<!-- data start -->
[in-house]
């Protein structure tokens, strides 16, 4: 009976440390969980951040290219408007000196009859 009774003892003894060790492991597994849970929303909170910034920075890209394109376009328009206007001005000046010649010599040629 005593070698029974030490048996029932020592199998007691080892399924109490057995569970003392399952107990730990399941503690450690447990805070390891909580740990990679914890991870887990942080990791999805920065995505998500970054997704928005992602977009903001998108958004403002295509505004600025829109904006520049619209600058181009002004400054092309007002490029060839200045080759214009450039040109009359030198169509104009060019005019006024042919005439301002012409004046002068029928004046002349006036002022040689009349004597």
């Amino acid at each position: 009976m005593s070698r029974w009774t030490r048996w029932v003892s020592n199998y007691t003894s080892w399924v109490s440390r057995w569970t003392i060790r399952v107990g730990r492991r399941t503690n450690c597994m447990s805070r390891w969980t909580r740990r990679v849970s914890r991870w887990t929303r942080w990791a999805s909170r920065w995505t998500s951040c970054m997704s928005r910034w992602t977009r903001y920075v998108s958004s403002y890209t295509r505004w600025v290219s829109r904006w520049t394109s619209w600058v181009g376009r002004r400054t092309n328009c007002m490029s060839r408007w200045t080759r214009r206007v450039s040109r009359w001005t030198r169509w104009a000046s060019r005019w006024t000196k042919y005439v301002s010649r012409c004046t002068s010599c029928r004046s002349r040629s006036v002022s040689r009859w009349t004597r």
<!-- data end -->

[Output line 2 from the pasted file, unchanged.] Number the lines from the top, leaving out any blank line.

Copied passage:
């Protein structure tokens, strides 16, 4: 009976440390969980951040290219408007000196009859 009774003892003894060790492991597994849970929303909170910034920075890209394109376009328009206007001005000046010649010599040629 005593070698029974030490048996029932020592199998007691080892399924109490057995569970003392399952107990730990399941503690450690447990805070390891909580740990990679914890991870887990942080990791999805920065995505998500970054997704928005992602977009903001998108958004403002295509505004600025829109904006520049619209600058181009002004400054092309007002490029060839200045080759214009450039040109009359030198169509104009060019005019006024042919005439301002012409004046002068029928004046002349006036002022040689009349004597």